The loss of ozone over Antarctica in the southern hemisphere is relatively well documented and popularly known, especially within Australia where for residents of southern states (like the island state … [Read full article]
A new study has found that massive volcanic eruptions that took place over the past 70,000 years in Nicaragua could have injected enough gases into the atmosphere to temporarily … [Read full article]
by Jeff Turrentine, an OnEarth Magazine repost F. Sherwood Rowland, the chemist whose work on ozone layer depletion won a Nobel Prize, died last Saturday in California. Rowland earned his place … [Read full article]
The European Space Agency, the UN’S World Meteorological Organization, and the Alfred Wegener Institute for Polar and Marine Research are among the leading authorities reporting a record depletion of the ozone layer over the Arctic.
According to the WMO, “depletion of the ozone layer … has reached an unprecedented level over the Arctic this spring because of the continuing presence of ozone-depleting substances…”
NASA’s Goddard Space Flight Center has produced this map and the following video representing the ozone loss over the Arctic over the beginning of 2010 and 2011. They show the concentrations of ozone over the Arctic as monitored by the Ozone Monitoring Instrument (OMI) onboard NASA’s Aura satellite.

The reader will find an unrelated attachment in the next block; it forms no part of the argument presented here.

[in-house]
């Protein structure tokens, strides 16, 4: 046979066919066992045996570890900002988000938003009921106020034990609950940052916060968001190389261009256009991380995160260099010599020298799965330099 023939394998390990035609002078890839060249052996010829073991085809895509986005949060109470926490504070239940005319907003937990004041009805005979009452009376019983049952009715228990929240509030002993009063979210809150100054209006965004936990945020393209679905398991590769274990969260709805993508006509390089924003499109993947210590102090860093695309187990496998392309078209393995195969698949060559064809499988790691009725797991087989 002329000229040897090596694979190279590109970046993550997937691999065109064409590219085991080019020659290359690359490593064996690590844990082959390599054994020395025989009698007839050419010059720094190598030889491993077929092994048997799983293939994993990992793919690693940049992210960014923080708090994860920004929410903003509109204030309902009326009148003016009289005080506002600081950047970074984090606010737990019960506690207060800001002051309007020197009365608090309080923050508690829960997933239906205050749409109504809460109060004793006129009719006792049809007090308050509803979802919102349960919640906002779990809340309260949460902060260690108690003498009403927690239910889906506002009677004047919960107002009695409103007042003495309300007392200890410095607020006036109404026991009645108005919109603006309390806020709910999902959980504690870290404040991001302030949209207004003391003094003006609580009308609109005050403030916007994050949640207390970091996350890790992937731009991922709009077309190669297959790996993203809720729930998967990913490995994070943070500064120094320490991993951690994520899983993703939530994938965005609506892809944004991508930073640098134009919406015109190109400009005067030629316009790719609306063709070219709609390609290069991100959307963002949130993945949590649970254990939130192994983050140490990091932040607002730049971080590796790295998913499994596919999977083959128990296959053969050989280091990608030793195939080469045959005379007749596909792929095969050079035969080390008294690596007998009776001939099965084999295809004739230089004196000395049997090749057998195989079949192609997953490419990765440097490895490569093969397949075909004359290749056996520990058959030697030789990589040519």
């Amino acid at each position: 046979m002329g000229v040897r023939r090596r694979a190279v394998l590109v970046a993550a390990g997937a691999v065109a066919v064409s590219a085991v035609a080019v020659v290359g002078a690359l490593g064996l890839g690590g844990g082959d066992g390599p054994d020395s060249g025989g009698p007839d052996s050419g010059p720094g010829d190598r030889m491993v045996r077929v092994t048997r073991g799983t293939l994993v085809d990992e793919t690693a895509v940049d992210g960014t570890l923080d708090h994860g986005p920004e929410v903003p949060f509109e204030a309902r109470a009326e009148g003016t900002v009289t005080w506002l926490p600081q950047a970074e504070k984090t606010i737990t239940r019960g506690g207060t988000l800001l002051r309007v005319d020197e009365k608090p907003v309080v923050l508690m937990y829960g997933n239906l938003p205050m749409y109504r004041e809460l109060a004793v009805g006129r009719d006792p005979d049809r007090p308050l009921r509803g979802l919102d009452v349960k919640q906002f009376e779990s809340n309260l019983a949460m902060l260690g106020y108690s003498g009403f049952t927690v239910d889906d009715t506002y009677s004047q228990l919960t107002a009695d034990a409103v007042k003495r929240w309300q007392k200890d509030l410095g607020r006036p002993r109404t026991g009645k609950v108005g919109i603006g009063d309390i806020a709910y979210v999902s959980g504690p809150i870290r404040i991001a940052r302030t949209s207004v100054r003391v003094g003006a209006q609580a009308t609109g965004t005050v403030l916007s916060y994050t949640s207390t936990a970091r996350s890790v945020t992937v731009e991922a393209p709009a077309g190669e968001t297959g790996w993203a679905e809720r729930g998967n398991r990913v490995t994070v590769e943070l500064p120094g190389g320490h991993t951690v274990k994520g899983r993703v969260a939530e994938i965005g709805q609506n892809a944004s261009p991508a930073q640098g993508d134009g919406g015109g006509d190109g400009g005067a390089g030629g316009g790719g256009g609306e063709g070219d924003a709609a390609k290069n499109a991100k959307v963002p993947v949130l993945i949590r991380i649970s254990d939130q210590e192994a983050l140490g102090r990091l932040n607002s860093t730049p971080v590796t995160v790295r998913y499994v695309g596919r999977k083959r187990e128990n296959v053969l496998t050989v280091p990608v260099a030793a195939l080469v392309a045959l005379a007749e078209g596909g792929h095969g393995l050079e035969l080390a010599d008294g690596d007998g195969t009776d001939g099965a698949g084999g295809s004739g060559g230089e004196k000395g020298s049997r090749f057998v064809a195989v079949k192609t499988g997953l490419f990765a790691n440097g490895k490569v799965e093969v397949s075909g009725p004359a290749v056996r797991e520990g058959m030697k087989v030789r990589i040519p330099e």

Cooler temperatures in the ozone layer above the Arctic have recently caused a dramatic drop in ozone levels, suggesting that the region is in for a record loss of the trace gas that protects the planet’s surface from ultraviolet radiation from the sun.
The scientists used a general circulation model known as ModelE (developed at NASA’s Goddard Institute for Space Studies, New York). The model calculates ocean-atmosphere coupling effects in addition to allowing varying aerosol inputs.
The initial input for the simulation was 5 teragrams (megatons) of black carbon particles injected into Earth’s upper troposphere. This is the estimated result of the surface detonation of 100 Hiroshima-size bombs (each equivalent to 15K tons of TNT).
“Runoff from agricultural and urban watersheds has increased the availability of nitrogen in streams and rivers, greatly increasing nitrous oxide production rates,” said Jake Beaulieu, a postdoctoral researcher at the … [Read full article]
The NASA/Global Hawk team, lead by Chris Naftel at the Dryden Research Center (Edwards Air Force base), is preparing for an important remote monitoring mission called the Global Hawk Pacific campaign, or GloPac, which will be comprised of four to five separate flights over the Pacific Ocean and the Arctic.
There’s nothing quite as nice as a really catchy title that perfectly sums up your story. If you want to leave it at that, then you’ve probably got the whole … [Read full article]